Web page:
The internet of things for combatting antimicrobial resistance
According to the Oxford English Dictionary, the internet of things (IoT) is “a proposed development of the internet in which many everyday objects are embedded with microchips giving them network connectivity, allowing them to send and receive data”. A recent report dated February 2020 states that “The global internet of medical things (IoMT) market is expected to swell to a $158 billion valuation in 2022, up from $41 billion in 2017”. Additionally, in a recent report from Research and Markets “The entire healthcare industry is poised to undergo an unprecedented transformation as a result of technology advances and healthcare access concerns due to the recent coronavirus pandemic” and “We see substantial growth in the healthcare industry largely propelled by IoT technology”. Therefore, although the majority of IoT devices are unlikely to be specifically designed for microbiology-based purposes, there is still scope for the use of IoT in helping to combat antimicrobial resistance (AMR). This short Expert Opinion article provides a few insights.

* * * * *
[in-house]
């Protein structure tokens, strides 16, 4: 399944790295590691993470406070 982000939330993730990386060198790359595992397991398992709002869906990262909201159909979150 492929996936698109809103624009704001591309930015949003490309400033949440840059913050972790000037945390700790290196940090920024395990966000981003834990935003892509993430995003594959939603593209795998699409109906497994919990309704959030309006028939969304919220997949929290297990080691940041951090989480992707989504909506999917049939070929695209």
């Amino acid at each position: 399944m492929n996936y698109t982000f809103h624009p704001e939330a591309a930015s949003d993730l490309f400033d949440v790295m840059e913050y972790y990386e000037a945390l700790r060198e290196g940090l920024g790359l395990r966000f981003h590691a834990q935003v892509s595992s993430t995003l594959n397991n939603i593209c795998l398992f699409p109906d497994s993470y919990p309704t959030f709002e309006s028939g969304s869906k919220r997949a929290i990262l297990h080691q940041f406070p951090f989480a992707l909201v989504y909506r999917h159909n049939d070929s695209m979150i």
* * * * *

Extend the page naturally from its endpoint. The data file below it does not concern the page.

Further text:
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CAPI (Continuous AMR Partnering Initiative) unites Suppliers and Users worldwide with the aim to add to the curbing of AMR.